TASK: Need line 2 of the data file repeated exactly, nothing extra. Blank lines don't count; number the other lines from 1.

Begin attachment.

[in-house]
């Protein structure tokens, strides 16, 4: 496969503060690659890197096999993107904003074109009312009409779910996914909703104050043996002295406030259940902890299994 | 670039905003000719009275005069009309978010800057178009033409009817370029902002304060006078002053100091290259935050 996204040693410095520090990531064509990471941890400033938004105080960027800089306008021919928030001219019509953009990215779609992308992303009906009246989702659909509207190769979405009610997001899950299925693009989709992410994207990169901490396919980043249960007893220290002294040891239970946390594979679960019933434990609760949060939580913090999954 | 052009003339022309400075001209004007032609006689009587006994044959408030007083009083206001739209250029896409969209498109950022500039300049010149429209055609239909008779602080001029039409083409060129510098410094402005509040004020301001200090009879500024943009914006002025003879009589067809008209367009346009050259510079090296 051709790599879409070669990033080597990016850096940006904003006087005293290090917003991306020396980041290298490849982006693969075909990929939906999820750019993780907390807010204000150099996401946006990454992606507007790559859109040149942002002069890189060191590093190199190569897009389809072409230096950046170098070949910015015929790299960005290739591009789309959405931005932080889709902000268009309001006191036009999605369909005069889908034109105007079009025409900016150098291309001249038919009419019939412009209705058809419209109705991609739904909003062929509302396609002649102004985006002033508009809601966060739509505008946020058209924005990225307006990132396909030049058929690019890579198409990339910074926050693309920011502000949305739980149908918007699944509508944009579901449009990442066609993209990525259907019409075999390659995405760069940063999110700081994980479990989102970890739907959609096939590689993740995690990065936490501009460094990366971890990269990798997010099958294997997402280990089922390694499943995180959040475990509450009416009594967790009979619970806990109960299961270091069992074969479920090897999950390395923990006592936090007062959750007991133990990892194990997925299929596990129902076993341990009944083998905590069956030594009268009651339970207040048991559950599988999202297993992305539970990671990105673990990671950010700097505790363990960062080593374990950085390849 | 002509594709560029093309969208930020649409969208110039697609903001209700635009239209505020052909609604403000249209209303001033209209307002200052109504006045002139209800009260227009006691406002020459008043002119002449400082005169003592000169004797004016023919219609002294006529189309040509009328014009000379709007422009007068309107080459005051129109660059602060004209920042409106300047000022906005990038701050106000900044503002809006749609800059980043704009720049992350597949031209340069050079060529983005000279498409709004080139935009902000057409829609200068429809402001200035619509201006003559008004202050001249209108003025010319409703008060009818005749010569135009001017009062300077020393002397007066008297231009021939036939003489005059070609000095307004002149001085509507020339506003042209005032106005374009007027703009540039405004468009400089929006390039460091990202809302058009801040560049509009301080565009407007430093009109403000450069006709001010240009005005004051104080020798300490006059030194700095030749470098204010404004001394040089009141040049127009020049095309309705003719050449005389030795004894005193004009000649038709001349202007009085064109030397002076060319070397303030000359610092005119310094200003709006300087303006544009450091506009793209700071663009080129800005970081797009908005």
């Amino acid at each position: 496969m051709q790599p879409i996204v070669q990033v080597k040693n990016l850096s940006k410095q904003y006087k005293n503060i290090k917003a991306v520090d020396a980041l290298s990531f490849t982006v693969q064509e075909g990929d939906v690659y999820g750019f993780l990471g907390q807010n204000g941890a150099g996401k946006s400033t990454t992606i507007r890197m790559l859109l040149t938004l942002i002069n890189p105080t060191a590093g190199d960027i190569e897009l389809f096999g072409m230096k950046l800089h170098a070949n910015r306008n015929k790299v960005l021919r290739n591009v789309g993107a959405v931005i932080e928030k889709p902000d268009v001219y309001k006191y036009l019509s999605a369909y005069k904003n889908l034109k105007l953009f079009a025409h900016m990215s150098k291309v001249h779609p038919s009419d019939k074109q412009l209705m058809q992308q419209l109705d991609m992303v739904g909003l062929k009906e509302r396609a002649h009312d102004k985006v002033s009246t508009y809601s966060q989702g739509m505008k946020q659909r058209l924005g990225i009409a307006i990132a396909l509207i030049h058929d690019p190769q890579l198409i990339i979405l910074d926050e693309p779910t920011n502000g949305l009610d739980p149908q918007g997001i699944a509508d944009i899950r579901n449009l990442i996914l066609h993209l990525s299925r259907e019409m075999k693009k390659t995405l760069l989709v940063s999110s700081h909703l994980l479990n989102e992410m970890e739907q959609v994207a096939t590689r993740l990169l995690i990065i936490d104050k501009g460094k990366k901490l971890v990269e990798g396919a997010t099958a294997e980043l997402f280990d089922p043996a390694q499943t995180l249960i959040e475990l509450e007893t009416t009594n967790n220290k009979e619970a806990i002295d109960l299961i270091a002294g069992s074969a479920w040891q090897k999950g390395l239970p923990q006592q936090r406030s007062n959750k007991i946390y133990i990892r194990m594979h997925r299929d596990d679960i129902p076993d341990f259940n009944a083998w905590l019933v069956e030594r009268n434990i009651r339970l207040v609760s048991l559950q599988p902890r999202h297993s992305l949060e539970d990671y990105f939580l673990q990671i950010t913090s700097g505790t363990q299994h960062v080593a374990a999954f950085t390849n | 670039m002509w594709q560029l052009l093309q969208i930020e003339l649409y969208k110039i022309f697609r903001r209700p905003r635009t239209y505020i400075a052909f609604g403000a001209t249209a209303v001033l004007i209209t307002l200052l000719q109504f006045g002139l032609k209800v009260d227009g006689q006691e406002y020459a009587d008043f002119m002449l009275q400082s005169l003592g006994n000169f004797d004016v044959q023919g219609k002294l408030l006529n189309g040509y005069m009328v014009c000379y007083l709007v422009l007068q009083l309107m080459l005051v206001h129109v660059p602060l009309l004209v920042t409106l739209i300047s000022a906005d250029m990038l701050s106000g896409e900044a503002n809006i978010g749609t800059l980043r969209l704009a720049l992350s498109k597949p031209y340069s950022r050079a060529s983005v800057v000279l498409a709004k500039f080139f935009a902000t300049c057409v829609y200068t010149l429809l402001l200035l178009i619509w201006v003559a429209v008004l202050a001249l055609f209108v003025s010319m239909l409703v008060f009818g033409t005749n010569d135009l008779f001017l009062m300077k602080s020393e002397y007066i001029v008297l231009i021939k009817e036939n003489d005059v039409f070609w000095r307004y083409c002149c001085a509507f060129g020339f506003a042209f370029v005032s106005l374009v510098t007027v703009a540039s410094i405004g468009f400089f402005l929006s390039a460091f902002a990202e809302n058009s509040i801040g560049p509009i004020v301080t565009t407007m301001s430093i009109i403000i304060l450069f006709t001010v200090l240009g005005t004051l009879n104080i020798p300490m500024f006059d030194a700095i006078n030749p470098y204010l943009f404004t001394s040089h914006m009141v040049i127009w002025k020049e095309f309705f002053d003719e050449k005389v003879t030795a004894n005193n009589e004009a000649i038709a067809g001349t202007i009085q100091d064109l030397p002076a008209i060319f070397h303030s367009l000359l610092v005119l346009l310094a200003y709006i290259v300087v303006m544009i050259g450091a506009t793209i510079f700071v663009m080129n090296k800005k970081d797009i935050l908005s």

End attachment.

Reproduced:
């Protein structure tokens, strides 16, 4: 496969503060690659890197096999993107904003074109009312009409779910996914909703104050043996002295406030259940902890299994 | 670039905003000719009275005069009309978010800057178009033409009817370029902002304060006078002053100091290259935050 996204040693410095520090990531064509990471941890400033938004105080960027800089306008021919928030001219019509953009990215779609992308992303009906009246989702659909509207190769979405009610997001899950299925693009989709992410994207990169901490396919980043249960007893220290002294040891239970946390594979679960019933434990609760949060939580913090999954 | 052009003339022309400075001209004007032609006689009587006994044959408030007083009083206001739209250029896409969209498109950022500039300049010149429209055609239909008779602080001029039409083409060129510098410094402005509040004020301001200090009879500024943009914006002025003879009589067809008209367009346009050259510079090296 051709790599879409070669990033080597990016850096940006904003006087005293290090917003991306020396980041290298490849982006693969075909990929939906999820750019993780907390807010204000150099996401946006990454992606507007790559859109040149942002002069890189060191590093190199190569897009389809072409230096950046170098070949910015015929790299960005290739591009789309959405931005932080889709902000268009309001006191036009999605369909005069889908034109105007079009025409900016150098291309001249038919009419019939412009209705058809419209109705991609739904909003062929509302396609002649102004985006002033508009809601966060739509505008946020058209924005990225307006990132396909030049058929690019890579198409990339910074926050693309920011502000949305739980149908918007699944509508944009579901449009990442066609993209990525259907019409075999390659995405760069940063999110700081994980479990989102970890739907959609096939590689993740995690990065936490501009460094990366971890990269990798997010099958294997997402280990089922390694499943995180959040475990509450009416009594967790009979619970806990109960299961270091069992074969479920090897999950390395923990006592936090007062959750007991133990990892194990997925299929596990129902076993341990009944083998905590069956030594009268009651339970207040048991559950599988999202297993992305539970990671990105673990990671950010700097505790363990960062080593374990950085390849 | 002509594709560029093309969208930020649409969208110039697609903001209700635009239209505020052909609604403000249209209303001033209209307002200052109504006045002139209800009260227009006691406002020459008043002119002449400082005169003592000169004797004016023919219609002294006529189309040509009328014009000379709007422009007068309107080459005051129109660059602060004209920042409106300047000022906005990038701050106000900044503002809006749609800059980043704009720049992350597949031209340069050079060529983005000279498409709004080139935009902000057409829609200068429809402001200035619509201006003559008004202050001249209108003025010319409703008060009818005749010569135009001017009062300077020393002397007066008297231009021939036939003489005059070609000095307004002149001085509507020339506003042209005032106005374009007027703009540039405004468009400089929006390039460091990202809302058009801040560049509009301080565009407007430093009109403000450069006709001010240009005005004051104080020798300490006059030194700095030749470098204010404004001394040089009141040049127009020049095309309705003719050449005389030795004894005193004009000649038709001349202007009085064109030397002076060319070397303030000359610092005119310094200003709006300087303006544009450091506009793209700071663009080129800005970081797009908005």